Prospects for Movement in House
The Senate bill could either be taken up by the House or reconciled with a House-version of the bill (HR 5651) (Strauss , "Floor Action Blog," The Hill, 5/24). Although there still are differences between the two bills, they mostly are similar. As a result, a final compromise bill is expected to reach President Obama's desk by the July 4 recess, according to the Journal (Wall Street Journal, 5/24).
However, a proposal by Sens. Michael Bennet (D-Colo.) and Richard Burr (R-N.C.) to establish a system to track medications as they are transported between wholesalers and pharmacies could hold up the compromise, according to National Journal (McCarthy, National Journal, 5/24).
Ahead of the final vote on the user-fee bill, the Senate voted on more than a dozen amendments, all were rejected, Politico reports (Norman, Politico, 5/24).
The Senate voted 43-54 to reject a proposal by Sens. Sherrod Brown (D-Ohio) and John McCain (R-Ariz.) that would allow the U.S. to import lower-cost prescription drugs from Canada. Critics of the proposal said it would be a safety risk because it would let Canadian Internet pharmacies sell drugs that have not necessarily gone through any of the approval processes applied to medications in the U.S. (Strauss , "Floor Action Blog," The Hill, 5/24).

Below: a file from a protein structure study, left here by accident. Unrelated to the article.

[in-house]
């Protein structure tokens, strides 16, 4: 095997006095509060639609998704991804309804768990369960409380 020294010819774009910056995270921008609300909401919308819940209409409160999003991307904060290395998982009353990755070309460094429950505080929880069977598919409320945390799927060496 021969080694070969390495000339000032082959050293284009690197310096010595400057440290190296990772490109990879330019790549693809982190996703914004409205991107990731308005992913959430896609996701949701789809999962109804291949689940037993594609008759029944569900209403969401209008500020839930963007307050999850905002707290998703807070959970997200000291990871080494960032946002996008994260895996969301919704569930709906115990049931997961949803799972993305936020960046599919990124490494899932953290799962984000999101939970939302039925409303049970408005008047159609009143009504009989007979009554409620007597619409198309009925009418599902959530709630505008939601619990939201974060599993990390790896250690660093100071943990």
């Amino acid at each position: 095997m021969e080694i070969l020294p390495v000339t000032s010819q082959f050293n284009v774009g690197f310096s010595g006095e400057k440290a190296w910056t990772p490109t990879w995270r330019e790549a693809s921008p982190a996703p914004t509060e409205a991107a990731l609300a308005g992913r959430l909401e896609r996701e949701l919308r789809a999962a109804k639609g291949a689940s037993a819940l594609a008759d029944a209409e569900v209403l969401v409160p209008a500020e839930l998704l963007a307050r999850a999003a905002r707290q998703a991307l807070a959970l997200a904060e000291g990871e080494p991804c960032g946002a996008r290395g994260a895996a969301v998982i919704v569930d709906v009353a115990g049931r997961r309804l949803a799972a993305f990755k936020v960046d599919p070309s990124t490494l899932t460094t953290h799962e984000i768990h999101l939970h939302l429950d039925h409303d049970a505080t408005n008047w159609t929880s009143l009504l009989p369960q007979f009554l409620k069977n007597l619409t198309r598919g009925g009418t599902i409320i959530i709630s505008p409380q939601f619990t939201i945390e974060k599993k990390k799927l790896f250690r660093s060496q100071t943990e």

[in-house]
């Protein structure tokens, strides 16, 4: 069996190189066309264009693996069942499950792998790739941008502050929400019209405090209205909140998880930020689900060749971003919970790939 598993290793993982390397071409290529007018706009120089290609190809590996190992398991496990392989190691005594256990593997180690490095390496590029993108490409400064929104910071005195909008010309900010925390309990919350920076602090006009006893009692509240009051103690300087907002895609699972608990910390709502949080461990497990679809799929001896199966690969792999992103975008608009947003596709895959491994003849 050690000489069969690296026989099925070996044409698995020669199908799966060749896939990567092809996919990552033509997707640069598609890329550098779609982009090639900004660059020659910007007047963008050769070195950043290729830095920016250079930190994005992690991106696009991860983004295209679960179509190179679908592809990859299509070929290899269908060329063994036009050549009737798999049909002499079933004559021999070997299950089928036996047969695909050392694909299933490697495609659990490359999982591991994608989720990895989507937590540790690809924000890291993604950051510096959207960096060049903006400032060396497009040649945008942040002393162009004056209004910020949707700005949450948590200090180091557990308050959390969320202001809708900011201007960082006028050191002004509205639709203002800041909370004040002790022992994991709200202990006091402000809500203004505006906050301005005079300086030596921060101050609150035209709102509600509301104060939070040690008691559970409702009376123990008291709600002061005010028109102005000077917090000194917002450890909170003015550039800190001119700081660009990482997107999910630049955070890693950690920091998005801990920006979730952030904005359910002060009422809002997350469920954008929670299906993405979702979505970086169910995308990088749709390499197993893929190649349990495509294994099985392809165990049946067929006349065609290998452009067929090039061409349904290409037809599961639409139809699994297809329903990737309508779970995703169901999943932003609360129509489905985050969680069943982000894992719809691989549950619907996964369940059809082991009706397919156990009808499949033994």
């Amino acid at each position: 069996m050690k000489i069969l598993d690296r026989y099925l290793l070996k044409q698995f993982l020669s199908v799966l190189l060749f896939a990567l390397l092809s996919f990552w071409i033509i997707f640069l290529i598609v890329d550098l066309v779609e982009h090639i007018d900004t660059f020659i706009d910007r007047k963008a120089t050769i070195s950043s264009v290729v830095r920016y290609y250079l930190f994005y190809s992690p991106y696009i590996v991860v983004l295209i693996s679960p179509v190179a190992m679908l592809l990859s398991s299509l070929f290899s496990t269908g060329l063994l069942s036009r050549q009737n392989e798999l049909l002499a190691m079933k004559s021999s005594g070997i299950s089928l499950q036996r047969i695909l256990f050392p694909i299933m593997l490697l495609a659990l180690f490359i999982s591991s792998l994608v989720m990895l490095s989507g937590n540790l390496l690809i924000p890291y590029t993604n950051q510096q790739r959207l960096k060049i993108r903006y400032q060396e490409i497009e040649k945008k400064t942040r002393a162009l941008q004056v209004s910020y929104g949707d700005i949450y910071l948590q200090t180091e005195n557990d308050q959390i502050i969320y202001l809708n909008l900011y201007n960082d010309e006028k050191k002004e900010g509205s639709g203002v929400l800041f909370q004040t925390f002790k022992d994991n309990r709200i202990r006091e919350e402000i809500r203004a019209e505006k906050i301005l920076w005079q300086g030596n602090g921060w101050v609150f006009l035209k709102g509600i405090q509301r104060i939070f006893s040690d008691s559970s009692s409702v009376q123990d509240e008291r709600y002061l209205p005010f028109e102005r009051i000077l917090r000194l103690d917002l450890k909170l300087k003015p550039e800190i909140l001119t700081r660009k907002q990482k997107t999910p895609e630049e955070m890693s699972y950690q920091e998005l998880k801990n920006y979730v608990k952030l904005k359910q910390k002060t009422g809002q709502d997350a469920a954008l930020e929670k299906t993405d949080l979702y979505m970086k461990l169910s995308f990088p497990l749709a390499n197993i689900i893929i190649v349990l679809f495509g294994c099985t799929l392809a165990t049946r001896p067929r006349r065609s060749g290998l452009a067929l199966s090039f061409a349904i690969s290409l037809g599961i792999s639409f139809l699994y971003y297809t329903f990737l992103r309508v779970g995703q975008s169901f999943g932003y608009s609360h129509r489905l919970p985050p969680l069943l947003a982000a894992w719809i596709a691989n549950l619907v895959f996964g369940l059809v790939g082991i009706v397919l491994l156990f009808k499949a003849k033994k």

Another amendment, by Sen. Jeff Bingaman (D-N.M.), that aimed to speed up access to generic drugs also was defeated, 28-67. Critics of the proposal said it included language that is too broad (Strauss , "Floor Action Blog," The Hill, 5/24).
The Senate voted 46-50 to reject an amendment from Sen. Lisa Murkowski (R-Alaska) that would have prevented FDA from approving genetically engineered fish, unless the National Oceanic and Atmospheric Administration approved doing so (National Journal, 5/24).
An amendment by Sanders that would have stripped exclusive marketing rights from drugmakers if they are found guilty of fraud was defeated, 9-88 (Politico, 5/24).
CBO Finds House Bill Would Add $247M To Federal Deficit
The House version of the legislation -- which the chamber is expected to debate after the Memorial Day recess -- would add an estimated $247 million to the budget deficit over a decade, according to a CBO report released Thursday, CQ Today reports. CBO said the Senate and House bills would reduce the deficit by similar amounts between 2013 and 2017, at $71 million and $72 million, respectively. However, after 2018, direct spending would begin to increase under the House bill because "the effects of provisions that would delay the entry of lower-priced drugs exceeds the effects of provisions that would lead to earlier entry of lower-priced drugs," CBO found.
A spokesperson for the House Energy and Commerce Committee said the panel will submit a bipartisan substitute amendment on Friday to make sure the bill is fully funded. The substitute amendment would seek greater savings from a section of the bill that CBO found would reduce spending by $168 million over 10 years (CQ Today, 5/24).